U of S research reveals First Nations girls face higher rates of diabetes than other children

A study by U of S researchers Dr. Roland Dyck and Nathaniel Osgood from the Indigenous People’s Health Research Centre (IPHRC) reveals that pre-adolescent and adolescent First Nations girls face higher rates of diabetes than other children in Saskatchewan.

Using data gathered from the Saskatchewan Ministry of Health, Dyck and Osgood were able to track the rates of diabetes in both First Nations and non-First Nations populations in Saskatchewan over 25 years from 1980 to 2005. This groundbreaking work covers a longer time period than any other childhood diabetes study done in Canada. The study is published in the
Canadian Journal of Diabetes.

"When we looked at the last 10-15 years, diabetes prevalence was quite similar between the two groups," Dyck says. "However, by being able to go back to the early 1980s, we found diabetes was only half as prevalent among First Nations children at that time. Over the 25 year period of the data studied, the rates greatly increased, particularly among pre-adolescent and adolescent First Nations girls."

Dyck and Osgood used health care system administrative data to look at children from birth to age 20, and compared diabetes incidence (number of new cases) and prevalence (the total number of cases) between First Nations and non-First Nations youth in the province.

They found that diabetes prevalence amongst First Nations youth more than tripled from 1980 to 2005 while increasing by less than two times amongst non-First Nations youth. Prevalence was highest amongst First Nations girls, with an almost four-fold increase. An important limitation of the study was that it could not differentiate between type 1 and type 2 diabetes.

"We believe what we are seeing in First Nations children is largely related to the emergence of type 2 diabetes while diabetes in non-First Nations children is still predominantly type 1," Dyck says.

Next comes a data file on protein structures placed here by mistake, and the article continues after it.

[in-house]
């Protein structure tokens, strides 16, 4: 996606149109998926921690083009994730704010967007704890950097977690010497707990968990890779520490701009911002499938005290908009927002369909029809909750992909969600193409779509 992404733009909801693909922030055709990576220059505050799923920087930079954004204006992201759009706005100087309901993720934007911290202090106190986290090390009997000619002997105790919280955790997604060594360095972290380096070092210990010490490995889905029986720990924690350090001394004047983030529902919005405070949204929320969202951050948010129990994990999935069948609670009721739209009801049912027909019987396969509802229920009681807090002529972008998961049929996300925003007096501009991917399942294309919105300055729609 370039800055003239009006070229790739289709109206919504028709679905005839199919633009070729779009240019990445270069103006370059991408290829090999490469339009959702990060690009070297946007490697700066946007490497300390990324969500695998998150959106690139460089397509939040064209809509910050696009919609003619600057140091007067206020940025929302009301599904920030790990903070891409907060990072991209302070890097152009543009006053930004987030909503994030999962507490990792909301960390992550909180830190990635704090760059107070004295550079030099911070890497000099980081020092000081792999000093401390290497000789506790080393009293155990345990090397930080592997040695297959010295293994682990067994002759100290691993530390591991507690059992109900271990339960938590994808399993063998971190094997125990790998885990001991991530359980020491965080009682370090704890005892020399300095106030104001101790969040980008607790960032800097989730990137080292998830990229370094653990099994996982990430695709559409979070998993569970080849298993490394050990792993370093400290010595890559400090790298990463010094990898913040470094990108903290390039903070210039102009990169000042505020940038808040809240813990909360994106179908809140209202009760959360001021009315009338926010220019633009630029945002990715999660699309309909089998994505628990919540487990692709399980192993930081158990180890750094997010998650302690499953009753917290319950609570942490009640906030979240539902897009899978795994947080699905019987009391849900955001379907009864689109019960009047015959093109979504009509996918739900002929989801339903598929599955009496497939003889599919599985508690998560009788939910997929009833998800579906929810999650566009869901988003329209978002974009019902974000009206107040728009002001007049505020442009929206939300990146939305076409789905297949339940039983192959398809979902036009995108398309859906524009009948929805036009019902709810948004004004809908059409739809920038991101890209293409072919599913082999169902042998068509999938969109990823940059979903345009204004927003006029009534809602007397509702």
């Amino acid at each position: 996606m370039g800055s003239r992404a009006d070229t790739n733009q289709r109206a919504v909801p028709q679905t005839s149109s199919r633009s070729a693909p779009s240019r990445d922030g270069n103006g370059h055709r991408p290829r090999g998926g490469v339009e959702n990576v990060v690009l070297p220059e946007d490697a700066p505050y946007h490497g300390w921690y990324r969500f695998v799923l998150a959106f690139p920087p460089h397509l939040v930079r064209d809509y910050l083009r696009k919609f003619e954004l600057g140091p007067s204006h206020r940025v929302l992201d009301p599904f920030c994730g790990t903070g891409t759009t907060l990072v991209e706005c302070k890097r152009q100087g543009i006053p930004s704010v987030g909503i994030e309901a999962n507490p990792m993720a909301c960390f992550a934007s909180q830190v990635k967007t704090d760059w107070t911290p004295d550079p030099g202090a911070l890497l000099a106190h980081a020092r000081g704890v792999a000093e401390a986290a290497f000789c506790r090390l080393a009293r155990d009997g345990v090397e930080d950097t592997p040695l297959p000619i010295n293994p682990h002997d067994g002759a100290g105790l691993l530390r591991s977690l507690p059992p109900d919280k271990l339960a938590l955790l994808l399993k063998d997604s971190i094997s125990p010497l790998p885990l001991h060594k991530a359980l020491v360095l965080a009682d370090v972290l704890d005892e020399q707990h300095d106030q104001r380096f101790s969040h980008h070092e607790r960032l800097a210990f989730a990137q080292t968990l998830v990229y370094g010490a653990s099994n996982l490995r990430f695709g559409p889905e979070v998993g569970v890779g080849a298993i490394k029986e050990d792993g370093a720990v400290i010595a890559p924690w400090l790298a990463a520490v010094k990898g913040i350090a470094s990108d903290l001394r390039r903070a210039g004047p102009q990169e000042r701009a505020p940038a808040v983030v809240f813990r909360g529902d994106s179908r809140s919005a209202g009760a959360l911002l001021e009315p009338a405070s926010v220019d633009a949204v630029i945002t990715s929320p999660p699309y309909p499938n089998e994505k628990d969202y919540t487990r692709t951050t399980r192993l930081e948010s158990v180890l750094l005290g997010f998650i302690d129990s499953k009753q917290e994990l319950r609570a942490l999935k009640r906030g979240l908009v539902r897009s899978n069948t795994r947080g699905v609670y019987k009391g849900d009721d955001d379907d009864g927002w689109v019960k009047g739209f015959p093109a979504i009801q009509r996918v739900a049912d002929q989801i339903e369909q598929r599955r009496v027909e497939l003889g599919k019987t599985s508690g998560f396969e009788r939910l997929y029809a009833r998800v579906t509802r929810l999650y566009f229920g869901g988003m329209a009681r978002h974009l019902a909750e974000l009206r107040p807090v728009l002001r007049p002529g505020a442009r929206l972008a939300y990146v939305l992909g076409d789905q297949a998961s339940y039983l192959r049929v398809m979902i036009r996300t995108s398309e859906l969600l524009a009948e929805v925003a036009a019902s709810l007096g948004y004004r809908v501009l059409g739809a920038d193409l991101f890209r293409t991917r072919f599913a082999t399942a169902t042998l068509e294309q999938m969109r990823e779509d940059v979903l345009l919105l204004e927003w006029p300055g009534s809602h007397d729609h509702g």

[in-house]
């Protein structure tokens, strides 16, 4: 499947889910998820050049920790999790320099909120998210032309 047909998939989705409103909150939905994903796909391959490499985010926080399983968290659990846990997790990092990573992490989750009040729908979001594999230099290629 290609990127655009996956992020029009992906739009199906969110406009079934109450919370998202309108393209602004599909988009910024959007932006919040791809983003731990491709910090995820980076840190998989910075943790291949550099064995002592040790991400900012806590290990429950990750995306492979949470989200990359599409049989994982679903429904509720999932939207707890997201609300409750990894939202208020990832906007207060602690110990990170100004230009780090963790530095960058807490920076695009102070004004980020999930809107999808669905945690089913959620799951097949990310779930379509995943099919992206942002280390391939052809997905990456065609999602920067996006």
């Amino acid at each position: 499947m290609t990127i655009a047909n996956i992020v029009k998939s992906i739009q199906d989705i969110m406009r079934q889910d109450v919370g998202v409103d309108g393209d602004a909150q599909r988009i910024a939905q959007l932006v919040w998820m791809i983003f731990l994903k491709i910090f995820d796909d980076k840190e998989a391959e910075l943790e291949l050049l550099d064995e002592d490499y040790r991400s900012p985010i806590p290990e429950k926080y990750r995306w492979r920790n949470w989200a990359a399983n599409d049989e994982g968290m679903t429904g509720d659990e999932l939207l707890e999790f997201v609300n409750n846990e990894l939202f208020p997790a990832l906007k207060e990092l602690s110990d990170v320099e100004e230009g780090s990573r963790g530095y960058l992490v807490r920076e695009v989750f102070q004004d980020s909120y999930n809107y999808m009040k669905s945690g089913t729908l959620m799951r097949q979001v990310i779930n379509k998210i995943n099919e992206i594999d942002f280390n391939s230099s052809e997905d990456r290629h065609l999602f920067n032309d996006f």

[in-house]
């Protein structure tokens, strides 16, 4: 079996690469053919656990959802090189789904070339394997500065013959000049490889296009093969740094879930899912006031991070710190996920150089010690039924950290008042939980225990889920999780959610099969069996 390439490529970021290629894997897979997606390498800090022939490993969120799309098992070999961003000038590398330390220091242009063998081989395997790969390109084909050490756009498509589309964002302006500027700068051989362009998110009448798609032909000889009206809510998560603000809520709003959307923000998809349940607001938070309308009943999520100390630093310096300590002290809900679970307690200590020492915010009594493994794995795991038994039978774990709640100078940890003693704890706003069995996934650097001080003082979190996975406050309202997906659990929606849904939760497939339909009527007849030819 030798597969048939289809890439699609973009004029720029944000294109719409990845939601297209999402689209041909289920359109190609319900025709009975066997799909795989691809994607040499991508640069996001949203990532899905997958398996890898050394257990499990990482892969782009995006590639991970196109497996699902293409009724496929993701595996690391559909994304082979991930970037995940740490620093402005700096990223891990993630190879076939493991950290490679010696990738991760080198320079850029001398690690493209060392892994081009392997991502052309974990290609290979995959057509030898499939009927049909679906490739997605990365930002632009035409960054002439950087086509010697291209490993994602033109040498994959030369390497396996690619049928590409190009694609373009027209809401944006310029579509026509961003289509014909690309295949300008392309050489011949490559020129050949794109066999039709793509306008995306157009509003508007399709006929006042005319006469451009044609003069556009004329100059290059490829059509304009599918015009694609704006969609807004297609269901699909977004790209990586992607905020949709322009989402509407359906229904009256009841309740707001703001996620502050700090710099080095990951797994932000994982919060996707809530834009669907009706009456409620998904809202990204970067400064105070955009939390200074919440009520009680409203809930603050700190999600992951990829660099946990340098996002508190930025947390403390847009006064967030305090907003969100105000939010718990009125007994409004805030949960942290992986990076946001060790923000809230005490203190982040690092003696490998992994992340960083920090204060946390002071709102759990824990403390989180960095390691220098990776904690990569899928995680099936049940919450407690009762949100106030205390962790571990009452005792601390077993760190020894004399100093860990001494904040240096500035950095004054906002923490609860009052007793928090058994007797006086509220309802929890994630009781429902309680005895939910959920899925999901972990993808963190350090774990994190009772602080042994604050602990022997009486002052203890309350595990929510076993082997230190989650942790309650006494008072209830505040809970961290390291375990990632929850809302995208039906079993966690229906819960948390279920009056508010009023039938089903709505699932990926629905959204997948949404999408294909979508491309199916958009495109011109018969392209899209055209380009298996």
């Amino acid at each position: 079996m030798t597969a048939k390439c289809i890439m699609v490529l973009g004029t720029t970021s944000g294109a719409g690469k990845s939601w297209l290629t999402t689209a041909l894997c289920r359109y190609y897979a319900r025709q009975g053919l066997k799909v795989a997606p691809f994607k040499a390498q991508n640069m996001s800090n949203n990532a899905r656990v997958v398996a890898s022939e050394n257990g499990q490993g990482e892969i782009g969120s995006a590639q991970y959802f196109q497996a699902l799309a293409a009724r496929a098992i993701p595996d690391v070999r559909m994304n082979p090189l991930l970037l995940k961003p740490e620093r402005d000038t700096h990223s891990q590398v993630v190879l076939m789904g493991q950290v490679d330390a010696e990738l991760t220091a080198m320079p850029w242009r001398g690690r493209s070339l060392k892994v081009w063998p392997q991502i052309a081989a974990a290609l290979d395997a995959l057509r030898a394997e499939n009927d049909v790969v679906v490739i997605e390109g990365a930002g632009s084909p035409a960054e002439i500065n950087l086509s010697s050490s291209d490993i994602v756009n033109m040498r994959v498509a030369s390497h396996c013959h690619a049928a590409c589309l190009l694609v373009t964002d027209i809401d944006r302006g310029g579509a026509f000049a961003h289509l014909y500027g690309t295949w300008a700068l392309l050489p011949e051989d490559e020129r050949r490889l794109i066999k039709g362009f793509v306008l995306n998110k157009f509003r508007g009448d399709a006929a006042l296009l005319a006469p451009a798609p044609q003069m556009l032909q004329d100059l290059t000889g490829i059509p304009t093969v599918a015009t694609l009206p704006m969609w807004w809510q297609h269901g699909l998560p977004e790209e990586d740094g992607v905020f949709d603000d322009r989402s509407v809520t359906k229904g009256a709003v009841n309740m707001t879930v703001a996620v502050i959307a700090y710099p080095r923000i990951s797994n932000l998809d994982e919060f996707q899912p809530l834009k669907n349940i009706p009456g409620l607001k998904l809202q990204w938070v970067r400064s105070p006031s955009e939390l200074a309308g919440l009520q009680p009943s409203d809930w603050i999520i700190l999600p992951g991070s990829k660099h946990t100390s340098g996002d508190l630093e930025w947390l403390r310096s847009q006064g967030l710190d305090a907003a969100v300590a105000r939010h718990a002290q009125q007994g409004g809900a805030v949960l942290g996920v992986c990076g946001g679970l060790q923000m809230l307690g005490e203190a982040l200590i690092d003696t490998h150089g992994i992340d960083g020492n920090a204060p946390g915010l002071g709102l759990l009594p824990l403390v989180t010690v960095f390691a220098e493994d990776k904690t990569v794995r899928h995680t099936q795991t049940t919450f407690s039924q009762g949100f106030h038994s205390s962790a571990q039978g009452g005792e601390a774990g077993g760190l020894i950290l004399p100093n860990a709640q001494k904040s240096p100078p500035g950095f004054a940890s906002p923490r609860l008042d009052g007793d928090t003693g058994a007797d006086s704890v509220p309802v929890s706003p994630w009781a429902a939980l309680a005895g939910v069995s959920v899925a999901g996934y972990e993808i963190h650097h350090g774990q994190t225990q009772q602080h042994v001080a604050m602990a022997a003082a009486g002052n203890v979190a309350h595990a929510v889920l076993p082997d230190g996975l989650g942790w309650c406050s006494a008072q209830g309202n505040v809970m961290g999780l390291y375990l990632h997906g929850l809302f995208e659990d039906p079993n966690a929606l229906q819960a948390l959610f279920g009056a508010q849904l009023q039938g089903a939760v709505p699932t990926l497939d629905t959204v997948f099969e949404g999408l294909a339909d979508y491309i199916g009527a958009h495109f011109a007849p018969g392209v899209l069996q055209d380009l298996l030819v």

He says the increase in type 2 diabetes is related in some ways to a dramatic shift in lifestyle for both First Nations and non-First Nations children.

"Kids and youth aren't as active as they used to be, and there has been a steady increase in weight in Canadian children in general over the last 30 years. This factor has significant implications, along with dietary habits, to diabetes."

Contributing factors to diabetes, such as poor diet, affect youth from disadvantaged populations even more since they may lack access to high quality foods and opportunities to be involved in physical activities such as organized sports. Children born of women with diabetes are also at a higher risk of becoming obese as well as later developing diabetes. Gestational diabetes also has higher rates in First Nations women than non-First Nations women, increasing this risk factor as well.

Although diabetes rates are higher amongst the First Nations population, they are also on the rise in non-First Nations people, and, Dyck believes these results are important for all Canadians.

"Not only does the disease have a tremendous impact on individuals and their families due to the chronic complications that can develop over time, but diabetes is one of the most common chronic diseases in our society, and is incredibly taxing on our health care system. We need to know more about how to prevent the disease in the first place.

Dyck is based at the U of S College of Medicine, while Osgood is based in the U of S department of computer science and the department of community health and epidemiology. The IPHRC is a joint initiative of the First Nations University of Canada, the University of Regina, and the University of Saskatchewan. Funding for this research was provided by the University of Saskatchewan.
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